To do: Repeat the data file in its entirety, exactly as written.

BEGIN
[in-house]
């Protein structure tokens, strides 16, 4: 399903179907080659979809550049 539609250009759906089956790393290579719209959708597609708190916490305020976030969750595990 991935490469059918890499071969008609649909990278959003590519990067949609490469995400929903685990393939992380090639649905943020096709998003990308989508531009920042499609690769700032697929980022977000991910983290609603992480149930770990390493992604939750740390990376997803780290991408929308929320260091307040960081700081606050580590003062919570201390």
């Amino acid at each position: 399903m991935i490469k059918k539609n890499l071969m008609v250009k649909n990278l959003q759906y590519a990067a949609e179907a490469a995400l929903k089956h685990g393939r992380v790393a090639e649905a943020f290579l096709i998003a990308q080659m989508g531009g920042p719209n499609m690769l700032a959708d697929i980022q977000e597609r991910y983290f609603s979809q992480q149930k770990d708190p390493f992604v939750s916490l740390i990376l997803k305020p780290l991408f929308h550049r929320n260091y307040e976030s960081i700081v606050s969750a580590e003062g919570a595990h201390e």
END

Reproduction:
[in-house]
């Protein structure tokens, strides 16, 4: 399903179907080659979809550049 539609250009759906089956790393290579719209959708597609708190916490305020976030969750595990 991935490469059918890499071969008609649909990278959003590519990067949609490469995400929903685990393939992380090639649905943020096709998003990308989508531009920042499609690769700032697929980022977000991910983290609603992480149930770990390493992604939750740390990376997803780290991408929308929320260091307040960081700081606050580590003062919570201390």
């Amino acid at each position: 399903m991935i490469k059918k539609n890499l071969m008609v250009k649909n990278l959003q759906y590519a990067a949609e179907a490469a995400l929903k089956h685990g393939r992380v790393a090639e649905a943020f290579l096709i998003a990308q080659m989508g531009g920042p719209n499609m690769l700032a959708d697929i980022q977000e597609r991910y983290f609603s979809q992480q149930k770990d708190p390493f992604v939750s916490l740390i990376l997803k305020p780290l991408f929308h550049r929320n260091y307040e976030s960081i700081v606050s969750a580590e003062g919570a595990h201390e």